Will a political consensus exist, or can it be created, if increased oil production combined with abundant natural gas keeps the price of fossil fuels low?  Nancy Sutley, head of the White House Council on Environmental Quality, was in Seattle this past Thursday, to see what Seattle is doing to innovate in the fields of green energy.  And, Seattle is arguably doing a lot.  Seattle City Light, Mayor Mike McGinn told a reception for Sutley sponsored by the Greater Seattle Chamber of Commerce, is carbon free.  It made its garbage haulers convert their trucks from diesel to compressed natural gas, a process developed by a company in Renton.  Seattle is building some of the lowest energy-use buildings in the world.  It has set a goal of being carbon neutral by 2050 – and it is taking steps towards that goal.  But, Seattle is one of the most liberal, progressive, greenest cities in the nation.  Its enthusiasm for energy conservation is not shared in parts of King County, much less across Washington State, and far less across the United States.  There are pockets where energy conservation and innovation will remain politically correct and where such efforts will continue.  But listening to Sutley, who extolled what Seattle was doing and how nice it was to see, but had little to say about how that might be translated into national policy, it was clear that Seattle is an outlier.  In the current political environment, there is no reason to think any politician will spend much political capital to increase research funding, increase economic support for investment in new technologies, or increase the cost of carbon so that new technologies are more cost competitive in their early stages.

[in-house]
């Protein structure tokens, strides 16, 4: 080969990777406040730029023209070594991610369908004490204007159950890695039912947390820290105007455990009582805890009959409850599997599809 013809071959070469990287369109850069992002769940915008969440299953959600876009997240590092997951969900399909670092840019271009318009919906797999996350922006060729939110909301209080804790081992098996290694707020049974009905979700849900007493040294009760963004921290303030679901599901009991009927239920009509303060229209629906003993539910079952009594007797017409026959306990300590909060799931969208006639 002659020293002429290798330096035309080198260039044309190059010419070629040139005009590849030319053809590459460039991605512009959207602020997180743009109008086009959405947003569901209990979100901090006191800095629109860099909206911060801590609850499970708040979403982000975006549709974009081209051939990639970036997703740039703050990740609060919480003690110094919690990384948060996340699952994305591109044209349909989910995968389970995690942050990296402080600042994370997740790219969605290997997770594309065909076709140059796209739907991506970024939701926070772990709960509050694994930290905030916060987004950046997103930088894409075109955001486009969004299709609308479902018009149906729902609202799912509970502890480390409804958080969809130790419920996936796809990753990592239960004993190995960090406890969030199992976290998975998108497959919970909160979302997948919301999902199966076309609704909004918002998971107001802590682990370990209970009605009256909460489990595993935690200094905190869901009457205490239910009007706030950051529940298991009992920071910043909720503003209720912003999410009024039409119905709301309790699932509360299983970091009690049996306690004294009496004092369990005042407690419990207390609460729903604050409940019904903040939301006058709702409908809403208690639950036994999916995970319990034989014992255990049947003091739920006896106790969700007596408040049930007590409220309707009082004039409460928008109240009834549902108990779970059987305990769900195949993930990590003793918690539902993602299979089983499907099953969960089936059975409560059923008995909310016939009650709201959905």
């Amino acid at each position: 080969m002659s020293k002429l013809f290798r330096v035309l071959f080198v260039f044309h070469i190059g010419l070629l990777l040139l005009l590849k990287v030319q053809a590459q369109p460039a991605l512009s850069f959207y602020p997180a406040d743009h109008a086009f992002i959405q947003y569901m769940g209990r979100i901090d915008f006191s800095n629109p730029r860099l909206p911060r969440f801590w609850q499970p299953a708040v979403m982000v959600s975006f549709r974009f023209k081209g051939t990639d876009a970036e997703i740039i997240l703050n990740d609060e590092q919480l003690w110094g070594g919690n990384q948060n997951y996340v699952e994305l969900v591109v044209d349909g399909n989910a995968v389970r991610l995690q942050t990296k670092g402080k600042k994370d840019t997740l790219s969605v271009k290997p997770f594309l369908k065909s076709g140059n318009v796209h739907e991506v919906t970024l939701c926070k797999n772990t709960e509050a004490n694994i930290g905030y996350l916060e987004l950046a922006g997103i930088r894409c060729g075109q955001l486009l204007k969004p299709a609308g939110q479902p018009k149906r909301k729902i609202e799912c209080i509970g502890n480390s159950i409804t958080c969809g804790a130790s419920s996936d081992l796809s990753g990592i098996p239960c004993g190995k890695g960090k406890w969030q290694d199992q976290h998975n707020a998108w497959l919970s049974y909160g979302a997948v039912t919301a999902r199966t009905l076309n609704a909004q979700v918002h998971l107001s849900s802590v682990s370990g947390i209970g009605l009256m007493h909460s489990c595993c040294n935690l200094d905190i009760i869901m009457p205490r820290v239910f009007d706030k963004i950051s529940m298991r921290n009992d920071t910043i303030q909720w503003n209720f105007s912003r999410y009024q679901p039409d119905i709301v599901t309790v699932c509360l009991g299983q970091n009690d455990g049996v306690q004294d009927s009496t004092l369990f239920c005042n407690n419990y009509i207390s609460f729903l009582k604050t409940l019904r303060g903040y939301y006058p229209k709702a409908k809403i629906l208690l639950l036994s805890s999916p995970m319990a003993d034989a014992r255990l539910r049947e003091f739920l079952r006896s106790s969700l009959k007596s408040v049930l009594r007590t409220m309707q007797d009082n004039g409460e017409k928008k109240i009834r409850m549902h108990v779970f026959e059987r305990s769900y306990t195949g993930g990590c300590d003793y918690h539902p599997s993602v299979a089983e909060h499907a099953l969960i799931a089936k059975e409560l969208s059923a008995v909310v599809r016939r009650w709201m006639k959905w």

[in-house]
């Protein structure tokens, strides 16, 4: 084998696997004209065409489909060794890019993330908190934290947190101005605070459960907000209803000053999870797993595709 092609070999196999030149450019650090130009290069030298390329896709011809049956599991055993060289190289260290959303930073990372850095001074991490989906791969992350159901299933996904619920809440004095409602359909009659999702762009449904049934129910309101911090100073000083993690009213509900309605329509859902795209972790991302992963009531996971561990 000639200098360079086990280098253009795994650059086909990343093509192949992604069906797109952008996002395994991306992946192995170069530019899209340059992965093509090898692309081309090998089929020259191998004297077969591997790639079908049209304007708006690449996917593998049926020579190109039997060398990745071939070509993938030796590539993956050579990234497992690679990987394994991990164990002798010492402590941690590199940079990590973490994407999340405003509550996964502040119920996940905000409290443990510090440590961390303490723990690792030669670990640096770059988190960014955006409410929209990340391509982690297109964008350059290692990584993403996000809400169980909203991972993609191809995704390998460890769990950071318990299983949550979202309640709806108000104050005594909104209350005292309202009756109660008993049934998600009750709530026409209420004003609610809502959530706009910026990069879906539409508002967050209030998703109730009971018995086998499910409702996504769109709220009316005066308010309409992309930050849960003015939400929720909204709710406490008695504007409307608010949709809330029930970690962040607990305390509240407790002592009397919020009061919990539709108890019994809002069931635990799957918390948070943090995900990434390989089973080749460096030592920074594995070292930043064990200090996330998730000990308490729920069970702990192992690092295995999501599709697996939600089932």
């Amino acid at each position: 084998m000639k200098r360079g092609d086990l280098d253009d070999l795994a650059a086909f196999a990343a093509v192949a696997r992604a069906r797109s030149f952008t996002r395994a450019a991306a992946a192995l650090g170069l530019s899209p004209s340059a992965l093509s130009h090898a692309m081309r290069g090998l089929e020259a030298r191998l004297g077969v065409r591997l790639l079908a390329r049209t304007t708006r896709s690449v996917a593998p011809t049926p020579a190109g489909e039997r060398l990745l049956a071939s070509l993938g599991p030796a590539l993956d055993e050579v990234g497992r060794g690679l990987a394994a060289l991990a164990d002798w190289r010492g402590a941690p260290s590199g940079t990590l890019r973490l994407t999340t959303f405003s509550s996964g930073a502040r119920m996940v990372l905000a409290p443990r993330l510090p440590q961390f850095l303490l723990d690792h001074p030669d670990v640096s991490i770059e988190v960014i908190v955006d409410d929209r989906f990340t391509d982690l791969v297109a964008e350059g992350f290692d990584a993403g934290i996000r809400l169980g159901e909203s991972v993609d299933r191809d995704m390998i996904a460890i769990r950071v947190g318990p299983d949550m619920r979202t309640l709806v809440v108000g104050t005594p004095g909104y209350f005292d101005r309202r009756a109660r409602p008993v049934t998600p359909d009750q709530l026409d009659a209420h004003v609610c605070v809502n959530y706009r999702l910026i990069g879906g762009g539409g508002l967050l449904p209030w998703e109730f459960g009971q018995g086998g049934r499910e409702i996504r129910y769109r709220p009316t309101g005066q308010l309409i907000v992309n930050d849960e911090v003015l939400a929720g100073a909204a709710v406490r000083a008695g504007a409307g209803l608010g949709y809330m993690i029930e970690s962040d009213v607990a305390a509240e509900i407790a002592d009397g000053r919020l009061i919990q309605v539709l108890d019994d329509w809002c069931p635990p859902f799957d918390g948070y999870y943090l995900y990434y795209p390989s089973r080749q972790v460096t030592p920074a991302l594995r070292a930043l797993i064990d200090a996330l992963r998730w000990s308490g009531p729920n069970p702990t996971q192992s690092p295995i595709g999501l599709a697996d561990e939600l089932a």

What that suggests, however, is that creative politics are essential.  I don’t have the answers.  But I am reminded of the story my law school professor, Burke Marshall, told of his days as head of the Civil Rights Division of the Justice Department for President Kennedy.  It was clear that major legislation was the only way to make essential progress on civil rights.  Without legislation, segregation would continue unabated.  But President Kennedy faced a certain filibuster by Southern Democratic senators.  And Northern Democrats didn’t have the votes to end the filibuster.  Midwestern Republicans had constituents who either weren’t concerned with civil rights or who would oppose federal involvement in local and personal decisions.  So based on politics as usual, there was no hope.  But that wasn’t acceptable.  The solution?  The Civil Rights Division quietly started working with the National Council of Churches to make civil rights a moral issue.  When Protestant preachers started talking about civil rights in the Midwest, conservative Midwestern Senators like Roman Hruska  started listening.  And ultimately it was a coalition of Northern Democratic and Midwestern Republican Senators who broke the filibuster and passed the 1964 Civil Rights Act.

Is that a direct analogy?  Undoubtedly not.  But it does suggest that those concerned with supporting the technological change that will reduce American dependence on fossil fuel need to be looking for who else, other than liberal pockets and purebred environmentalists, can be brought to the task of marshaling votes.  A 75-year supply of natural gas is but a moment in time when compared to the time it takes to make new fossil fuels.  That means we would be running out of natural gas about the time my grandchildren approach retirement age.  At the same time that we celebrate and appreciate the benefits that we will reap from abundant natural gas, the task of replacing it must continue unabated.